“Open Data” is defined by SPARC (Scholarly Publishing and Academic Resources Coalition) as “research data that
- is freely available on the Internet;
- permits any user to download, copy, analyze, re-process, pass to software, or use for any other purpose; and
- is without financial, legal, or technical barriers other than those inseparable from gaining access to the internet itself.”
The phrase “open data” first appeared in a PubMed article title in 2000, but it took another 13 years for an increase in publications. As we approach 2018, how do researchers now view open data? And most importantly, how does HSLS support health sciences researchers at Pitt?
Figshare, an online digital repository for all research outputs, initiated “The State of Open Data Report“ in 2016, making the 2017 update the first repeat of an annual survey of open data practices and needs in a research setting.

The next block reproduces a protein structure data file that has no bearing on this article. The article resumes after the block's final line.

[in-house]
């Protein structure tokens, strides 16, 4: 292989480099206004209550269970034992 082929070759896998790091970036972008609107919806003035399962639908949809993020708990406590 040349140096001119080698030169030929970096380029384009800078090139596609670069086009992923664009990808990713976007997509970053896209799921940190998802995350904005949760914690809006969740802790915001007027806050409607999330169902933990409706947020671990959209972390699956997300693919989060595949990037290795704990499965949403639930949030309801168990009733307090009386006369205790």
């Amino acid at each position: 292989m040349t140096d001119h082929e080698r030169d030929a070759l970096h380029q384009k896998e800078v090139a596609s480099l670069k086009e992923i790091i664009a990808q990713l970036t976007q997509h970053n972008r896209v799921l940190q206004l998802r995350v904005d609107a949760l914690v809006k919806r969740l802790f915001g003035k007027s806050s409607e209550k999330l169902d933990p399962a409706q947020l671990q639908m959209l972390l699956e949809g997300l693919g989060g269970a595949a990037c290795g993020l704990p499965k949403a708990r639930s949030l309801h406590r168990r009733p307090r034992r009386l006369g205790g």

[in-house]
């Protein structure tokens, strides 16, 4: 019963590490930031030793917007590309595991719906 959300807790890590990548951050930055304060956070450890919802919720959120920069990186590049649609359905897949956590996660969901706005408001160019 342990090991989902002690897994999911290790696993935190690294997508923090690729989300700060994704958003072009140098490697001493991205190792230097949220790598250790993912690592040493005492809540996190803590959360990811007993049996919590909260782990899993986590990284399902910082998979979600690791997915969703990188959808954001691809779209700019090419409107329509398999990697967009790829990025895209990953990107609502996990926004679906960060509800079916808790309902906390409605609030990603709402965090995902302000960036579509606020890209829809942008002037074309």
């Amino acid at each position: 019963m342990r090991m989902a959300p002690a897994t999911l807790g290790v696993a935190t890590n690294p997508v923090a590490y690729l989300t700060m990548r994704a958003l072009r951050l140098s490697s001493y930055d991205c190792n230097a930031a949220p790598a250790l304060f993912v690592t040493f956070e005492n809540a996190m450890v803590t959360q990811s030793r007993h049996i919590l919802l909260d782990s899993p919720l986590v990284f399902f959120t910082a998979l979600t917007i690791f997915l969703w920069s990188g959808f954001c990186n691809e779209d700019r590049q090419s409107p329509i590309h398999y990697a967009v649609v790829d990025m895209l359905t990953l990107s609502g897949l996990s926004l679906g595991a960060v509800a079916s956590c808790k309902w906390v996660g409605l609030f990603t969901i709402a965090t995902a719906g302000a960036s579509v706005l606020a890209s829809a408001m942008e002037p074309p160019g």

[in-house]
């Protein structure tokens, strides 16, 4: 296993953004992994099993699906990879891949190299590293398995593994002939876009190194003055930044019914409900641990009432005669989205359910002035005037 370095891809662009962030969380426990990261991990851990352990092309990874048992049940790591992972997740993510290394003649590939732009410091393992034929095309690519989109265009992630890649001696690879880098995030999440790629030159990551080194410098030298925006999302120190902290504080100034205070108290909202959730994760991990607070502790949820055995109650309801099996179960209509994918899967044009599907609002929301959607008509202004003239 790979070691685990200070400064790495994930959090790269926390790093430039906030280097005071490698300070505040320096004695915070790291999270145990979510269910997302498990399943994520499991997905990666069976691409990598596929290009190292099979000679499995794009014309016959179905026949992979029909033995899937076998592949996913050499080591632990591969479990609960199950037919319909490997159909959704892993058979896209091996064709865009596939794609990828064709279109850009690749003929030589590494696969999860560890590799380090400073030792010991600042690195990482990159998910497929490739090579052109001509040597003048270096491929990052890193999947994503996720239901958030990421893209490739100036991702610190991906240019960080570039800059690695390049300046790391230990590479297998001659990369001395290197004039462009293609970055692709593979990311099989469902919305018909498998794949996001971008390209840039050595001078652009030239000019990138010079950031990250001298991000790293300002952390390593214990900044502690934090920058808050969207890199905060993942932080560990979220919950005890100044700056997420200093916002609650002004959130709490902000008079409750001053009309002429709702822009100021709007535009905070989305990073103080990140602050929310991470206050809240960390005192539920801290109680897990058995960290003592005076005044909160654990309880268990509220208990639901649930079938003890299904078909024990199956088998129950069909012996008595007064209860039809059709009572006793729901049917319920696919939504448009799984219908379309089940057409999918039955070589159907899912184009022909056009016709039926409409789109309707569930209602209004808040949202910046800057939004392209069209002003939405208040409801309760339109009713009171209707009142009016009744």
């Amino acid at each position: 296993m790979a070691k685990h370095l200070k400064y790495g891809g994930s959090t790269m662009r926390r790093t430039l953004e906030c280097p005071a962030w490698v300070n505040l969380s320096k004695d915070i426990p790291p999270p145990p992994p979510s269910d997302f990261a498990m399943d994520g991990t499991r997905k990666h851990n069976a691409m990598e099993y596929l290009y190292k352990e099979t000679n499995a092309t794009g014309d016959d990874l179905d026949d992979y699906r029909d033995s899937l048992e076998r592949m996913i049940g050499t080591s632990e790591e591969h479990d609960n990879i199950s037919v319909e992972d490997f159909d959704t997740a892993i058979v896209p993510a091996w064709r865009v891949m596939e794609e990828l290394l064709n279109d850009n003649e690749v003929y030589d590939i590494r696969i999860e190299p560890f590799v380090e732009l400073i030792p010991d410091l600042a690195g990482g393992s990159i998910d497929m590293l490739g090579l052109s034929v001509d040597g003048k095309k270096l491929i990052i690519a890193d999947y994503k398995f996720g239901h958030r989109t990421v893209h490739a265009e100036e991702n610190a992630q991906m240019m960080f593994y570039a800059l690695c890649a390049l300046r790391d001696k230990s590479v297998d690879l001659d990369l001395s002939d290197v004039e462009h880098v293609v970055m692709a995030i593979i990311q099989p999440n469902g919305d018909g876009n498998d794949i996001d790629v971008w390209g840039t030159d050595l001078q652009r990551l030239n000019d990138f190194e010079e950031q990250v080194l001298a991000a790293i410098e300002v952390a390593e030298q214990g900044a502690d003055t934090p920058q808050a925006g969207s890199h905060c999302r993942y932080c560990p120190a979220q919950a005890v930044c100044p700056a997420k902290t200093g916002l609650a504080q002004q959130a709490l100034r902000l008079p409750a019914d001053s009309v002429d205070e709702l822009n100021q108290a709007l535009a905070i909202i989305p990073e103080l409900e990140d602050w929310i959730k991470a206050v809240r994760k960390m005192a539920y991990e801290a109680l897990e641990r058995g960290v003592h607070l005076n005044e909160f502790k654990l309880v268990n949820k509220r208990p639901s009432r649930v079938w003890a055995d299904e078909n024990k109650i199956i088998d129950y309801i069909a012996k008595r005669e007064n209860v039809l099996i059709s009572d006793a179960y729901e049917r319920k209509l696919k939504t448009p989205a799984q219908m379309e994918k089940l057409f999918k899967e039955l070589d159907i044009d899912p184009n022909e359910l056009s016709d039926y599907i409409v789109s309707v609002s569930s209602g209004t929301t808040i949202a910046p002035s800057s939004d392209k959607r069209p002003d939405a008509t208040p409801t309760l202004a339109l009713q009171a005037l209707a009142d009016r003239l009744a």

The Figshare global survey of 2,300 respondents found that:
- Awareness of open data increased 9% to 82% overall, and willingness to reuse open datasets increased 10% to 80%, evenly distributed across all age groups.
Consult with an HSLS Data Services Librarian on how to cite open datasets or learn how/where to make your own data open and available.
- Seventy-four percent of researchers are now curating their data for sharing, a 7% increase.
Make your data findable and reusable with tips from the HSLS class, You Do WHAT with Your Data?
- More researchers are now publishing their data in data repositories (30%) and data journals (20%).
- Thirty-six percent of respondents reported data lost on computer hard drives.
Learn how to avoid data loss and incorporate preservation into your workflow with the HSLS class, Future Proof your Data: Planning for Reuse.
- Attitudes towards open data mandates are increasingly rated “neutral” across all groups.
Find what you need to know on the HSLS Data Management Guide/Policies and Guidelines.